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The Change occurred when an electrical storm centered over the island of Nantucket produced a blinding white flash that rendered all electronic devices and fuels inoperable. What follows is the most terrible global catastrophe in the history of the human race-and a Dark Age more universal and complete than could possibly be imagined.
Review by Travis Starnes
This is book truly surprised me. I have read a lot of S.M. Stirling’s’ work, and while he is a solid writer this book has pushed past what I thought he was normally capable of.
The book revolves around an interesting question; What if technology and gunpowder stopped working? Well of course the obvious answer is all hell would break loose. Dies the Fire sets up the world that will continue through several titles and introduces us to the 2 groups the series will be following, the Bearkillers and Clan Mackenzie.
It is the story that is the real high point of this book. I will say that some of the rules about what happens seem a bit weird and unconnected. I have read the book several times now and still do not understand how electronics and gunpowder would both be diminished by the same event. While I have heard some explanations, since it is limited to just technology and gunpowder every explanation comes off as a bit arbitrary. However once you get past that the rest of the world evolves in a very believable way. The way groups form, who goes where, how areas of society break down all seem very well thought out. The story jumps back and forth between the Bearkillers and Clan Mackenzie, but it is the Bearkiller half of the story that really makes this book such a joy. Their all American style coupled with an efficient brutality makes you almost want to join them. This might be the faction I have rooted for most in any sci-fi book.
As with most books of the genre the characters can be a bit clichéd at times. Stirling does manage to have them rise above that for the majority of the book however. Most of the time when reading Dies the Fire the characters come off as well balanced and interesting. As I said when talking about the story, anything that has to do with following Havel and his group around is completely engaging, and in my house at least we have renamed the book “The Bearkillers”. The supporting Bearkillers are nearly as well written and interesting as Havel. I can almost not say enough how much I enjoyed reading about this group.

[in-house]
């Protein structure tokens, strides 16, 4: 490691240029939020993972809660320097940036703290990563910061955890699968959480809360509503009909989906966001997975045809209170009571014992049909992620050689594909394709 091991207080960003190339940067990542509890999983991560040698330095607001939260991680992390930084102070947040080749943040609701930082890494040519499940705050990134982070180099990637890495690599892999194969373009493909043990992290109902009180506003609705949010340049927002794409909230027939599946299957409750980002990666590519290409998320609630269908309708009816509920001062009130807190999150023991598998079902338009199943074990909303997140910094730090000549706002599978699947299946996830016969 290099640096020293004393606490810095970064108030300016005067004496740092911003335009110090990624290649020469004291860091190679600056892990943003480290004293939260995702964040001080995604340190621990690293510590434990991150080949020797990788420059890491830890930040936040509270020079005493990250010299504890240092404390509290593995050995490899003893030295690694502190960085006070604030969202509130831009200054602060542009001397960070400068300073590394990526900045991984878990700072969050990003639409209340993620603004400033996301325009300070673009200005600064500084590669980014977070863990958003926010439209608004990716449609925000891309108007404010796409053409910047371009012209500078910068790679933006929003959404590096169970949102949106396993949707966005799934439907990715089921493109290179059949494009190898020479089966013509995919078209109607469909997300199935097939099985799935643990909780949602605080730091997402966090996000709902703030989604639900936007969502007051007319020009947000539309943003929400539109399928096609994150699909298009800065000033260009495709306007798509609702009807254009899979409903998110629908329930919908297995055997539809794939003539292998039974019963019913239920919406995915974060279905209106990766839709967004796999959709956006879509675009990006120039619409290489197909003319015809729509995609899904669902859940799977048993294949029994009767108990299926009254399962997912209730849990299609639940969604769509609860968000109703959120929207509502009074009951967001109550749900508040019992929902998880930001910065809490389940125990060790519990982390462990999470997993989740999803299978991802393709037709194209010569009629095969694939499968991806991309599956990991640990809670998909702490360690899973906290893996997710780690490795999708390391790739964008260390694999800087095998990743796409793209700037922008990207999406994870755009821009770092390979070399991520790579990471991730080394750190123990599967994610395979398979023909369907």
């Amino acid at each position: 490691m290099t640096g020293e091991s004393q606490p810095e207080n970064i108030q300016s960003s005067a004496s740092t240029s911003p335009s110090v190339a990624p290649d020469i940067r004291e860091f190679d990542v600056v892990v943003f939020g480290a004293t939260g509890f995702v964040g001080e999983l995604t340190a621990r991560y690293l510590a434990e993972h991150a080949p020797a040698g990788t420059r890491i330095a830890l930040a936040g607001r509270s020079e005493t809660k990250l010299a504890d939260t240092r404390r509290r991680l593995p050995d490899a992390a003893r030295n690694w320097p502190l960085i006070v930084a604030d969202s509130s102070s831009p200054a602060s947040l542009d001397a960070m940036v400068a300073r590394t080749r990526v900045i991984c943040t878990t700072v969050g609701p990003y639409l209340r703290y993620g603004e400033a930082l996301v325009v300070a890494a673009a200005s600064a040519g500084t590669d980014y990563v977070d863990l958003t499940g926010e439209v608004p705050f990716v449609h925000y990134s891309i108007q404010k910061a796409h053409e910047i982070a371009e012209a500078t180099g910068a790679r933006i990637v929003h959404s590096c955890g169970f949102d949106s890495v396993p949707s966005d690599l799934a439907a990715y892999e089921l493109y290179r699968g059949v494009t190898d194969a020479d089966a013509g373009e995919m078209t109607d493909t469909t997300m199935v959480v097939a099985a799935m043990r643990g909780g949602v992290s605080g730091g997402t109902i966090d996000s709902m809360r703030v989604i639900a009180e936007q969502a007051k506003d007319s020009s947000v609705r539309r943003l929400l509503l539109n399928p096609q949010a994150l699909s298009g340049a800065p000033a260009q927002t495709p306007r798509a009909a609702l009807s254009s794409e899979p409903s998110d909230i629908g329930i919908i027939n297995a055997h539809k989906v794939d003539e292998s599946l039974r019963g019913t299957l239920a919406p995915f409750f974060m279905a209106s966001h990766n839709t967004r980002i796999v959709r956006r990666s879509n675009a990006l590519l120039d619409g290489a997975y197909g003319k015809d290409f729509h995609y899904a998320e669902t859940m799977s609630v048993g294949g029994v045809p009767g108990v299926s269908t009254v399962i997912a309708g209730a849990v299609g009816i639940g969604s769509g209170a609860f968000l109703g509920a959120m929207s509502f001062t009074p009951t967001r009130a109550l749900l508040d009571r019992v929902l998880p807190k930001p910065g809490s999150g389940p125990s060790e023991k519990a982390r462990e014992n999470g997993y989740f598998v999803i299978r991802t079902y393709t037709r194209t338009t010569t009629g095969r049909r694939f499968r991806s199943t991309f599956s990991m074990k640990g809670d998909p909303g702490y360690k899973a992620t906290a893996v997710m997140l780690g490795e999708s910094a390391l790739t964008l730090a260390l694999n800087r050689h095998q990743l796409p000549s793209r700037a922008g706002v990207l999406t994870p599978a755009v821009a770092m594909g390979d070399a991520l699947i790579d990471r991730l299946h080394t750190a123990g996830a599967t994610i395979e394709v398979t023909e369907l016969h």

On the flip side you have the characters following Mackenzie. My praise for the Bearkillers should not lead you to believe the Mackenzie’s are completely uninteresting. My only real complaint about them was that the constant Wicca refrain that hurt any section of the book it showed up in, or at least made it more annoying. It is clear the author has a fondness towards the religion but it began feeling very preachy in parts. Unfortunately Stirling’s passion has overshadowed what could have been an otherwise equally interesting group to read about.
Of course what is any book without a villain? Arminger is a superb antagonist and comes off as incredible smart, ruthless, and only slightly flawed. Having read so many sci-fi titles with incompetent or completely outmatched bad guys, this depiction of a villain who is the equal of the heroes was a fresh change of pace.
Overall this is an excellent book and a great beginning of a series. If you like low-tech sci-fi or post-apocalyptic fiction then this is a must read.